By John Pleasants, Iowa State University
Monarch butterflies are known for their striking flame-orange and black appearance, and especially for their mass migration in their millions to spend winters in the mountain forests of Mexico. But despite growing problems with deforestation in Mexico, their struggle begins at home in the United States and Canada.
The butterflies that fly to Mexico are the great-great-great grandchildren of the monarchs that were in Mexico the previous winter. In 2013 the overwintering population in Mexico covered 0.67 hectares of fir forest (about 44 million butterflies) the lowest since counts began in 1994. Since 1999 their numbers have declined 82%.
What could have caused this? During their larval stage monarchs, which can be found from the US central states to the east coast and into southern Canada, feed exclusively on milkweed plants. We observed in 2001 that many monarchs were feeding on milkweeds in agricultural fields – more than 80% of monarchs from the Midwest. Since then, milkweeds in and around agricultural crop fields have gradually been eliminated, through a combination of spraying with Roundup (glyphosate) herbicide and increased planting of corn and soybeans genetically modified to be resistant to the herbicide.
In previous studies, we’ve shown that the magnitude of monarch population decline in Mexico matched the magnitude of the decline in the abundance of milkweeds in butterflies' prime breeding habitat – the Corn Belt region of the US. This strongly suggests that milkweed loss is the primary factor in the species' decline.
In a recently published paper, Tyler Flockhart and colleagues in Canada and Australia examined the monarch population decline and tried to gauge the relative roles of all the factors that may lie behind it. Besides the loss of milkweeds in the breeding area, these include climate change, the loss of forests at the overwintering sites, and occasional catastrophic weather events.
The research team developed a population model that incorporated information about birth and death rates for each of the roughly four generations that comprise the monarch annual migration cycle. A number of pieces of information necessary to generate such a population model are unknown or poorly known, so assumptions had to be made. With that caveat, they were able to confirm that the primary driving force behind the population decline was loss of milkweeds in the breeding area, with the other factors playing a minor role.
With population models, not only can you examine the past but also extrapolate into the future. The good news is that the population model projects the population to decline by only a further 14% over the next century – much less than the precipitous drop in numbers over the last 20 years. The bad news is that the new, much lower population level makes the species more vulnerable to events such as catastrophic heatwaves or severe winters that can wipe out millions at a stroke. The model puts the chance of population extinction in the next century at a low but distinctly non-trivial 5%.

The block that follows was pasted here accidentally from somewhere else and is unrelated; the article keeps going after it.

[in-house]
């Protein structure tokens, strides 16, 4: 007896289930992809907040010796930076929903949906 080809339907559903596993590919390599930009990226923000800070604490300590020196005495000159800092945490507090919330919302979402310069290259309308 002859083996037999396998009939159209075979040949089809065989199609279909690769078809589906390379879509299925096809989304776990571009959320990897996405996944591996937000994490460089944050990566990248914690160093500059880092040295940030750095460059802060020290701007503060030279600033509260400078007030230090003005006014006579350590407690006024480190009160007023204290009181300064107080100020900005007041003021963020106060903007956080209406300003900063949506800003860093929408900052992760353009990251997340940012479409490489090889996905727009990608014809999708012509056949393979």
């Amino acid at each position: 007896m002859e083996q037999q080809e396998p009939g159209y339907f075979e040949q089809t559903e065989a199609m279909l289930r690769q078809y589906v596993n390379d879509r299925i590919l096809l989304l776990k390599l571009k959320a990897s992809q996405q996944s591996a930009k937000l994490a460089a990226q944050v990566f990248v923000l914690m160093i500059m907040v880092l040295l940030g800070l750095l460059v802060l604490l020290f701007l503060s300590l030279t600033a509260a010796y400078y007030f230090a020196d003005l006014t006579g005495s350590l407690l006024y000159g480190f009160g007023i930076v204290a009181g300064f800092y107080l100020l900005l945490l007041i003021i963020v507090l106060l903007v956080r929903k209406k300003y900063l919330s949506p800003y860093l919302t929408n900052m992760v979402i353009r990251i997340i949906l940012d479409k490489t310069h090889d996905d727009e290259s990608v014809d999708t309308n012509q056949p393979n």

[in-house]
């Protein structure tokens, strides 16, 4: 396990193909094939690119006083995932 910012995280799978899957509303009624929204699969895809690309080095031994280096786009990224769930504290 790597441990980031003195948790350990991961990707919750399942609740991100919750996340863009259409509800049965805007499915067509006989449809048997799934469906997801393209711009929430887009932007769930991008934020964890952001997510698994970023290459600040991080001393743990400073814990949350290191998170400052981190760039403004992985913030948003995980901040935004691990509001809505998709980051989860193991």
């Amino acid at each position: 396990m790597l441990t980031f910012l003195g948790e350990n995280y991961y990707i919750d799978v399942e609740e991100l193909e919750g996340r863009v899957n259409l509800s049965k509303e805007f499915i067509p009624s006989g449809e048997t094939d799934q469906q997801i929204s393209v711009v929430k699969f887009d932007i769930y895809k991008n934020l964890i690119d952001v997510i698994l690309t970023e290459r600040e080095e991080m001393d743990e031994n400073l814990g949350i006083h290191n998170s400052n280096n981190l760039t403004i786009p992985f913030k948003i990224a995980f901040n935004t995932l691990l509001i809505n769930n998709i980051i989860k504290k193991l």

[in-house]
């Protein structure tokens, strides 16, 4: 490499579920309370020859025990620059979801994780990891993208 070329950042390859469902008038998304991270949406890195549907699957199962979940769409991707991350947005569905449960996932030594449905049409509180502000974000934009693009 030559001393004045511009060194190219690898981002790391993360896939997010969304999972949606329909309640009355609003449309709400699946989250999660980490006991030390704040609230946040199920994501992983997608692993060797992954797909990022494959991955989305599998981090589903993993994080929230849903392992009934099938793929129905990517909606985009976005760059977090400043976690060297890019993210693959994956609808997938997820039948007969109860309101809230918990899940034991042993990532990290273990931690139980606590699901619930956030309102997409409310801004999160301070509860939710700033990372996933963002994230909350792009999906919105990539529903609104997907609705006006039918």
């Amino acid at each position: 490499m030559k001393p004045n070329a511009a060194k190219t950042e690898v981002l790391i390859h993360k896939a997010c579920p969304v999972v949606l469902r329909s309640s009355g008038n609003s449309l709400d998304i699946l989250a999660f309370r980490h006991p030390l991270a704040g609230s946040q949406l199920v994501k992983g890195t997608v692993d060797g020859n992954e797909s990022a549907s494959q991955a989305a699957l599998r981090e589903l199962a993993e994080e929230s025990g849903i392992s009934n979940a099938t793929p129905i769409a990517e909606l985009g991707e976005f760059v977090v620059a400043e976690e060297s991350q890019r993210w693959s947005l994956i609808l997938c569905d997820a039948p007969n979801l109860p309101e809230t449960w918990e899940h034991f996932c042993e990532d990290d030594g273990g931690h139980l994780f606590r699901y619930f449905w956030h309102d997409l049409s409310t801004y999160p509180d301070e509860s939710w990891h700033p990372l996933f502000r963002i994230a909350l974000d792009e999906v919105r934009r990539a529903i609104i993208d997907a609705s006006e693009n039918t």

The Conservation Reserve Program (CRP) provides incentives to farmers to set aside land from growing crops. This land is typically planted with grasses to prevent erosion but often has milkweeds. I have estimated that there are 1.4m hectares (3.6m acres) of CRP land in the Midwest providing suitable milkweed habitat – if there were incentives for farmers to plant milkweed on their CRP land, this could prevent further declines and even promote a population comeback. Unfortunately at present the high demand for corn means farmers are tempted to convert CRP land back to crops.
The second important habitat is roadsides. Transportation Department officials need to be informed about the impact of roadside management practices, such as spraying with herbicide and mowing, on monarchs.
Incentives to plant other flowering species besides milkweed in CRP land and roadsides would help. Pollinators such as bees and butterflies are in serious decline, largely due to loss of habitat. Other threats to pollinators such as the widespread use of insecticides such as neonicotinoids could also be eliminated.
John Pleasants receives funding from USDA, EPA, US-AID
This article was originally published on The Conversation.
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[Image via Steve Burt, Creative Commons licensed]